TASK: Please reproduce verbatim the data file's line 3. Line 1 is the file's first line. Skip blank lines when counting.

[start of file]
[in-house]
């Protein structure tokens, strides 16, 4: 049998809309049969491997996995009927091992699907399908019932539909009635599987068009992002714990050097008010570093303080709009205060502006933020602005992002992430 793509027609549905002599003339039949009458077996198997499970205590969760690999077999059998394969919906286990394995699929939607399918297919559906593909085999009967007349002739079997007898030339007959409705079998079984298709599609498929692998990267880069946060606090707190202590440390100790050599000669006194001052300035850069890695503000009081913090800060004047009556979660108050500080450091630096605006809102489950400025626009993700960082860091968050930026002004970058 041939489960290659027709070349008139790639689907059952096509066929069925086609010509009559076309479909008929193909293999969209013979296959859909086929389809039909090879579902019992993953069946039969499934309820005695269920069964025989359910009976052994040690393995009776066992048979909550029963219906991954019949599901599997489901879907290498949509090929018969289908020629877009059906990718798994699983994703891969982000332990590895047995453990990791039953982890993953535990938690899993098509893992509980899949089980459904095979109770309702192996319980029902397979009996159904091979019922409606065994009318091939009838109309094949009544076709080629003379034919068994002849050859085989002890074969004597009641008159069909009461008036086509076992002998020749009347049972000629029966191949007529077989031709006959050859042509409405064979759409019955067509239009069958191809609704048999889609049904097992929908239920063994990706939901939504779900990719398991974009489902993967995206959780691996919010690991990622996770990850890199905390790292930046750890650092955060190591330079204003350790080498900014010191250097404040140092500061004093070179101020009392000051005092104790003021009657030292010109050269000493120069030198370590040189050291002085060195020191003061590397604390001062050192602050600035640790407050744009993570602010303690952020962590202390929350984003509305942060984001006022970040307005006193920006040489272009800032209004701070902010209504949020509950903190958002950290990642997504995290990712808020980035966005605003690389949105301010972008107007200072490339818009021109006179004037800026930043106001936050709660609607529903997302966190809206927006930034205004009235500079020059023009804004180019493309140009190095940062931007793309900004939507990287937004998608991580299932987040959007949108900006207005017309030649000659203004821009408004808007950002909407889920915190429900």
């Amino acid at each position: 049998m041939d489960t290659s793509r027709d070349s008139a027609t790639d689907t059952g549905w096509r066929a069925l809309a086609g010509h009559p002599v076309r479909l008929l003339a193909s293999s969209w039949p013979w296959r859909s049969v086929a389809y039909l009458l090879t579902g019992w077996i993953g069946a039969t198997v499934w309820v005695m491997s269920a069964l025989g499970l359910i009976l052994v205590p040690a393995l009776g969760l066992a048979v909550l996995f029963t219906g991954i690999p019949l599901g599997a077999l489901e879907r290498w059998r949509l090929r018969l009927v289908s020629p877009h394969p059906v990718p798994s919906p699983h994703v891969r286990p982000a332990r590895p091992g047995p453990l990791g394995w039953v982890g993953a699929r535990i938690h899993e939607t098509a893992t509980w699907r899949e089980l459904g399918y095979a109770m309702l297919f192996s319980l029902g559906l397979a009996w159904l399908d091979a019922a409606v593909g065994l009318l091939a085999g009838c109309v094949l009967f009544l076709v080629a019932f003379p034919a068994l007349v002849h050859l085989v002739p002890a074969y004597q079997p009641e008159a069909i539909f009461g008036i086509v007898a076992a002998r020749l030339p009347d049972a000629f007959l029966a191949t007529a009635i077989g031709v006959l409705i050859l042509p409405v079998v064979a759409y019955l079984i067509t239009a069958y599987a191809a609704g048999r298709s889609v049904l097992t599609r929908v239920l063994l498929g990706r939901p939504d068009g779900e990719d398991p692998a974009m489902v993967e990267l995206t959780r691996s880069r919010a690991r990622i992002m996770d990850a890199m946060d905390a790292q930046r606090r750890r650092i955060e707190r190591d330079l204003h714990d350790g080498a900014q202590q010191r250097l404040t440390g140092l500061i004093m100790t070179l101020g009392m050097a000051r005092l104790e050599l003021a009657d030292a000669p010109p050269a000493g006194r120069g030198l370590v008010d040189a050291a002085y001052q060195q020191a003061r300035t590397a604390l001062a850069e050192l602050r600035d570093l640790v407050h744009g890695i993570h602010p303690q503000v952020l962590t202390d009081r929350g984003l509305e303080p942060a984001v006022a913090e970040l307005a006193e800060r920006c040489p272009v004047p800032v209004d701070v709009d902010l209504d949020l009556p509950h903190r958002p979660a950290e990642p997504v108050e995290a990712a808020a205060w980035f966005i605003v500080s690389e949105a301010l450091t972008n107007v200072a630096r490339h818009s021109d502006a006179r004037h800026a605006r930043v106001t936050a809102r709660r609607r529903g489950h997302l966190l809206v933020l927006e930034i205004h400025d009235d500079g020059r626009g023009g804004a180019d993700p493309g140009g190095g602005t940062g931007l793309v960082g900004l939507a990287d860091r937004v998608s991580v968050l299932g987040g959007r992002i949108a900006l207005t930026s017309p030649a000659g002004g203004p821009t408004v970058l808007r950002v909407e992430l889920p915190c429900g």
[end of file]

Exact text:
């Amino acid at each position: 049998m041939d489960t290659s793509r027709d070349s008139a027609t790639d689907t059952g549905w096509r066929a069925l809309a086609g010509h009559p002599v076309r479909l008929l003339a193909s293999s969209w039949p013979w296959r859909s049969v086929a389809y039909l009458l090879t579902g019992w077996i993953g069946a039969t198997v499934w309820v005695m491997s269920a069964l025989g499970l359910i009976l052994v205590p040690a393995l009776g969760l066992a048979v909550l996995f029963t219906g991954i690999p019949l599901g599997a077999l489901e879907r290498w059998r949509l090929r018969l009927v289908s020629p877009h394969p059906v990718p798994s919906p699983h994703v891969r286990p982000a332990r590895p091992g047995p453990l990791g394995w039953v982890g993953a699929r535990i938690h899993e939607t098509a893992t509980w699907r899949e089980l459904g399918y095979a109770m309702l297919f192996s319980l029902g559906l397979a009996w159904l399908d091979a019922a409606v593909g065994l009318l091939a085999g009838c109309v094949l009967f009544l076709v080629a019932f003379p034919a068994l007349v002849h050859l085989v002739p002890a074969y004597q079997p009641e008159a069909i539909f009461g008036i086509v007898a076992a002998r020749l030339p009347d049972a000629f007959l029966a191949t007529a009635i077989g031709v006959l409705i050859l042509p409405v079998v064979a759409y019955l079984i067509t239009a069958y599987a191809a609704g048999r298709s889609v049904l097992t599609r929908v239920l063994l498929g990706r939901p939504d068009g779900e990719d398991p692998a974009m489902v993967e990267l995206t959780r691996s880069r919010a690991r990622i992002m996770d990850a890199m946060d905390a790292q930046r606090r750890r650092i955060e707190r190591d330079l204003h714990d350790g080498a900014q202590q010191r250097l404040t440390g140092l500061i004093m100790t070179l101020g009392m050097a000051r005092l104790e050599l003021a009657d030292a000669p010109p050269a000493g006194r120069g030198l370590v008010d040189a050291a002085y001052q060195q020191a003061r300035t590397a604390l001062a850069e050192l602050r600035d570093l640790v407050h744009g890695i993570h602010p303690q503000v952020l962590t202390d009081r929350g984003l509305e303080p942060a984001v006022a913090e970040l307005a006193e800060r920006c040489p272009v004047p800032v209004d701070v709009d902010l209504d949020l009556p509950h903190r958002p979660a950290e990642p997504v108050e995290a990712a808020a205060w980035f966005i605003v500080s690389e949105a301010l450091t972008n107007v200072a630096r490339h818009s021109d502006a006179r004037h800026a605006r930043v106001t936050a809102r709660r609607r529903g489950h997302l966190l809206v933020l927006e930034i205004h400025d009235d500079g020059r626009g023009g804004a180019d993700p493309g140009g190095g602005t940062g931007l793309v960082g900004l939507a990287d860091r937004v998608s991580v968050l299932g987040g959007r992002i949108a900006l207005t930026s017309p030649a000659g002004g203004p821009t408004v970058l808007r950002v909407e992430l889920p915190c429900g």